This is the build output:

 

Building file: .././msg_com.c
        Invoking: AVR/GNU C Compiler : (AVR_8_bit_GNU_Toolchain_3.4.0_663) 4.6.2
        "C:\Program Files (x86)\Atmel\Atmel Studio 6.0\extensions\Atmel\AVRGCC\3.4.0.65\AVRToolchain\bin\avr-gcc.exe" -funsigned-char -funsigned-bitfields -DPART_ATMEGA -DSPI_TX_ONLY -DAS1108_DIGITS=3 -DSPI_BUFSIZE=2 -DSPI_MSBIT_FIRST -DSPI_SS_CTL -DSPI_CLK_RATE=2 -DMC2_REV0_DISPLAY_SEGMENT_MAPPING -DF_CPU=10000000L -DUART_TEMP_REPORT -DUART_DEBUG_I2C_FAILURE -DUART_DEBUG_I2C_CRC_ERROR -DUART_DEBUG_I2C_RESTART_COUNT -DUART_DEBUG_UVLED_INT_SIGNAL -DUART_DEBUG_UVLED_INFO_INIT  -I"..\." -I"../mc2lib" -I"../rc2lib"  -Os -fpack-struct -fshort-enums -g2 -Wall -c -gdwarf-2 -std=gnu99 -fdiagnostics-show-option -MD -MP -MF "msg_com.d" -MT"msg_com.d" -MT"msg_com.o"  -mmcu=atmega328   -o"msg_com.o" ".././msg_com.c" 
        .././msg_com.c: In function 'msg_com_encode_tx':
[long file path here...]\msg_com.c(157,9): assignment makes pointer from integer without a cast [enabled by default]
        Finished building: .././msg_com.c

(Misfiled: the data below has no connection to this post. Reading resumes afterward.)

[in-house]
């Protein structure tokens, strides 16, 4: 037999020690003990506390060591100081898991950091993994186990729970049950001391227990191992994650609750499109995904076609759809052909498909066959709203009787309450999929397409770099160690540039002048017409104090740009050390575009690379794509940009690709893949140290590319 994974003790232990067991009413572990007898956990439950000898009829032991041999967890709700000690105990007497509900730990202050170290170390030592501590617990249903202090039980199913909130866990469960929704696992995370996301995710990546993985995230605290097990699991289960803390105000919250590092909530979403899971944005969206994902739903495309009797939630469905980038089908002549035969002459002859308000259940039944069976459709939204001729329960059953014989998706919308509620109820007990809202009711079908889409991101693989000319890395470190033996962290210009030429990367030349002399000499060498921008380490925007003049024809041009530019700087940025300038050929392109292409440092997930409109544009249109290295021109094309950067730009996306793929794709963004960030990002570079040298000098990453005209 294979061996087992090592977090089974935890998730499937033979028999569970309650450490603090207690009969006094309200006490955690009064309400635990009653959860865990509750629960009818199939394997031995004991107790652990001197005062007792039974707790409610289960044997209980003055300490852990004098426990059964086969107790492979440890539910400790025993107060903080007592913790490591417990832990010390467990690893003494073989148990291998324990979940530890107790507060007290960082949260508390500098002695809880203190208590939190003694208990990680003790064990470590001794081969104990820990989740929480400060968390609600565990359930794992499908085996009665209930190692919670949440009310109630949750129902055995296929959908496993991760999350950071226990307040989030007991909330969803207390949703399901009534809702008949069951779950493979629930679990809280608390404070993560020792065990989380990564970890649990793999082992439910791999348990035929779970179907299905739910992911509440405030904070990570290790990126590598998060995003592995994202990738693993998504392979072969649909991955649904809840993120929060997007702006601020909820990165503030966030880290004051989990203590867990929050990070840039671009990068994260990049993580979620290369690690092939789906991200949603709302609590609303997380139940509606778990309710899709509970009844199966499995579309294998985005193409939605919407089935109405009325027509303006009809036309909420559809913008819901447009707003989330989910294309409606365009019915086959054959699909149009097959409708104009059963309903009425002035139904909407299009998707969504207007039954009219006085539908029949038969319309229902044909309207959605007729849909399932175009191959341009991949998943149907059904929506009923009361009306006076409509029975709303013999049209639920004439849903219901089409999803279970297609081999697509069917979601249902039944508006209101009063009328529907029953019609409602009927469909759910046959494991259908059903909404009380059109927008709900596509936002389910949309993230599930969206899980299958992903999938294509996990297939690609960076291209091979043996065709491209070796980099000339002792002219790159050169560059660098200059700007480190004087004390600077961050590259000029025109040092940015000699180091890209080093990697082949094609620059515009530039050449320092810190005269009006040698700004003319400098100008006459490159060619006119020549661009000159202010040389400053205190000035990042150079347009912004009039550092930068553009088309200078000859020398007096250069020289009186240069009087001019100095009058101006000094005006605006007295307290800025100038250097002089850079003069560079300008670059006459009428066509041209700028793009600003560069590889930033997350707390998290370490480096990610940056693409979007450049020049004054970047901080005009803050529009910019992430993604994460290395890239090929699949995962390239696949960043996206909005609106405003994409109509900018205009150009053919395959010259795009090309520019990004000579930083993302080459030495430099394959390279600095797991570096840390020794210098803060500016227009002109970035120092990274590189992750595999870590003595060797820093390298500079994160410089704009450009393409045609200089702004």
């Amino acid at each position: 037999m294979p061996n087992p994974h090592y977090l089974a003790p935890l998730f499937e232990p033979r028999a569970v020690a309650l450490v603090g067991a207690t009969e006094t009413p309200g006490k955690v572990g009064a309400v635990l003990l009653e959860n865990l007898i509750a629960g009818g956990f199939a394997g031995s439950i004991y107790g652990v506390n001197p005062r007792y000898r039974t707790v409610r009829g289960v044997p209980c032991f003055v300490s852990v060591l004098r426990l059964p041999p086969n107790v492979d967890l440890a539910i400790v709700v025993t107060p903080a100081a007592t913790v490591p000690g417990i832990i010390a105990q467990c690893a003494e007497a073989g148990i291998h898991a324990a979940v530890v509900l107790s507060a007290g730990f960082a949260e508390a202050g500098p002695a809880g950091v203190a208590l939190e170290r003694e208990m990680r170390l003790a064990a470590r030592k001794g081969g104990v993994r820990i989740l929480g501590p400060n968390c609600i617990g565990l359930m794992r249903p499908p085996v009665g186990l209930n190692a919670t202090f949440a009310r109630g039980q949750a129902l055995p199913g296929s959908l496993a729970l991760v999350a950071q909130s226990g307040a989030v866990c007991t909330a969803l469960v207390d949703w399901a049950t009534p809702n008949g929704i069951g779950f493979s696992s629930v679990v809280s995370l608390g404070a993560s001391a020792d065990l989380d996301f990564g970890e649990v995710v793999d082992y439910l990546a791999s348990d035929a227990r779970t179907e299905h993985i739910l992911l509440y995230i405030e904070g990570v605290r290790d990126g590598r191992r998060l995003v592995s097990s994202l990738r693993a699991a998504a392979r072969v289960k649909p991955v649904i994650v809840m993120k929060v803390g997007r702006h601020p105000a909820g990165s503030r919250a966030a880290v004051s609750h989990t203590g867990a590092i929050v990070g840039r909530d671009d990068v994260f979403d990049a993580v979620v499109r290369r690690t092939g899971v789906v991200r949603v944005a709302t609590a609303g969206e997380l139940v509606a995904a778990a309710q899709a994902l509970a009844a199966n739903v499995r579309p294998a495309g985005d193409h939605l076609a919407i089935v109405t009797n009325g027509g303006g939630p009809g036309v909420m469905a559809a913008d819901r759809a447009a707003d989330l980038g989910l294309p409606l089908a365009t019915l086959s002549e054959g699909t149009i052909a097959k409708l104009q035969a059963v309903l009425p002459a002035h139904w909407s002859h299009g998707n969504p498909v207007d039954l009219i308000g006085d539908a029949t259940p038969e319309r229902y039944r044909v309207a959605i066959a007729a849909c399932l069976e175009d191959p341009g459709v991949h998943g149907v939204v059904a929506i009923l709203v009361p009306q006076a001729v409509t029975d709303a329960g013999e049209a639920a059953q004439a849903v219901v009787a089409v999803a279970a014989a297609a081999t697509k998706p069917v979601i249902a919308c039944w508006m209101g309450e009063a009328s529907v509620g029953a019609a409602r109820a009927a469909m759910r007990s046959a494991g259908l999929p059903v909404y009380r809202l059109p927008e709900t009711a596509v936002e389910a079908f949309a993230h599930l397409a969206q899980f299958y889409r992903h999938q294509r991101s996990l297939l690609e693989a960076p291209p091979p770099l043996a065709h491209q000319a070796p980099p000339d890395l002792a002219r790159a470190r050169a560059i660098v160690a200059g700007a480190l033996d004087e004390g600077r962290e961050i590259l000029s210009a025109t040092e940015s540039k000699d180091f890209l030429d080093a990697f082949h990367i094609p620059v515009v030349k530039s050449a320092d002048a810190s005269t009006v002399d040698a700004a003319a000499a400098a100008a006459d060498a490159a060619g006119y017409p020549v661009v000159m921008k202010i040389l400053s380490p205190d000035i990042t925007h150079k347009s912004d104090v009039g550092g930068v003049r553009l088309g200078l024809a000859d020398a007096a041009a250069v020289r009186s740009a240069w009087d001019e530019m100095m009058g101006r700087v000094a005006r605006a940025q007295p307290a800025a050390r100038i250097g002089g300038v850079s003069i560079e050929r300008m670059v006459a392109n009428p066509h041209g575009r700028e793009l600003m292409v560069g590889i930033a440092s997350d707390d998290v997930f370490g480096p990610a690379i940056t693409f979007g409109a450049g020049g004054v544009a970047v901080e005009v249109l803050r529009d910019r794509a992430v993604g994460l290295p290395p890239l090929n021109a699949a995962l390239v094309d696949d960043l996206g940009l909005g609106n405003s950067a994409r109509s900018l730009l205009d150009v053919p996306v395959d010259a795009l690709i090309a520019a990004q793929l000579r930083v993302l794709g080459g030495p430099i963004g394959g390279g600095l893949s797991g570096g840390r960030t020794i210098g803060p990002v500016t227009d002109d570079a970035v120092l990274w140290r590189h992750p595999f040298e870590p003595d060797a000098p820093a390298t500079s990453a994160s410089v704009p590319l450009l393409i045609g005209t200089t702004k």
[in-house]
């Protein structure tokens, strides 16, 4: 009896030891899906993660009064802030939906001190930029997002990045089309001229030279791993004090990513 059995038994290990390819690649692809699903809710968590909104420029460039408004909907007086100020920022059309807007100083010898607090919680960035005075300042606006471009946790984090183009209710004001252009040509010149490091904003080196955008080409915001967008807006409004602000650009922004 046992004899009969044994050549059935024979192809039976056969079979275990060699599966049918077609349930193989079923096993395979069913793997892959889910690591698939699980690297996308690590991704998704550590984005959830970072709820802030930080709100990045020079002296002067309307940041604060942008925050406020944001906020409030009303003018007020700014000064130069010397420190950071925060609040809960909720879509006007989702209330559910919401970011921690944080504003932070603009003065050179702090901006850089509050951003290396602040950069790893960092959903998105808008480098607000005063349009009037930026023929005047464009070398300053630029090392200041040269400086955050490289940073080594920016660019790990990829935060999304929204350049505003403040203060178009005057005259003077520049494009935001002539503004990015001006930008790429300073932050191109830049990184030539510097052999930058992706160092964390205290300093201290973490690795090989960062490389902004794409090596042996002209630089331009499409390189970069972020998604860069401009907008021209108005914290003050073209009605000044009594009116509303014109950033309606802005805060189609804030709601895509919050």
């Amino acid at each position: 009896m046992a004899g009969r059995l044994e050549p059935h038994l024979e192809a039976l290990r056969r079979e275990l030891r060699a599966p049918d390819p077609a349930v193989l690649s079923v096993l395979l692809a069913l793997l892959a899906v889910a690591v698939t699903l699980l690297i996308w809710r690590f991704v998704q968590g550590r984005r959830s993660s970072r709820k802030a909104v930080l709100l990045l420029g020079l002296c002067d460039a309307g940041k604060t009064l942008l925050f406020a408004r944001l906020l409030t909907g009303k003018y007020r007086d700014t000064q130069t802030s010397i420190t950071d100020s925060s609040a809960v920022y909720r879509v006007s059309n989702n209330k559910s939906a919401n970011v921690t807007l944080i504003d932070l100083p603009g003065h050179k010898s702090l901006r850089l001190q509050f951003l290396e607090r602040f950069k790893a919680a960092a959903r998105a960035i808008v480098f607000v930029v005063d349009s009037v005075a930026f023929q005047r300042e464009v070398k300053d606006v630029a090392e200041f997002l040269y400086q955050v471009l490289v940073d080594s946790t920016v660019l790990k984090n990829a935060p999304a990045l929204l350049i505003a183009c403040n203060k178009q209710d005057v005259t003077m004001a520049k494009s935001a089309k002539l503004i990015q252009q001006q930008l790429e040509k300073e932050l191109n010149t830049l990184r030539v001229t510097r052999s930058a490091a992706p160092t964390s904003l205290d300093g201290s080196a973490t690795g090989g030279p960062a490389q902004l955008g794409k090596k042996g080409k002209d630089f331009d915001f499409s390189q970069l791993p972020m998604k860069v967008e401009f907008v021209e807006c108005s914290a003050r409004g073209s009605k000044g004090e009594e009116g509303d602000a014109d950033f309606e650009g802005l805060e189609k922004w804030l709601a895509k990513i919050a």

/Jakob Selbing

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Go on.   Anyone would panic if they saw you do that sort of operation.

 

I would prefer it to be an Error rather than a Warning.

 

OTOH,   there are occasions when you force a scalar value into a pointer.    In those situations, you use a cast AND add a comment.

But it is pretty unlikely that you would choose a name like "tx_len" for a pointer in the first place.

 

Hey-ho,  no Lint or Compiler can control the intuitiveness of identifier names.

 

David.

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david.prentice wrote:
Anyone would panic if they saw you do that sort of operation.

I did!

 

How can you possibly know what is at address 20 anyway? If you really want to assign 20 to the pointer make the 20 into a pointer value:

uint8_t *tx_len;
tx_len = (uint8_t *)20;

but this is HUGELY dangerous code. So what do you actually intend to do with this pointer (set to 20) now that you have it? If you do something like:

*tx_len = 123;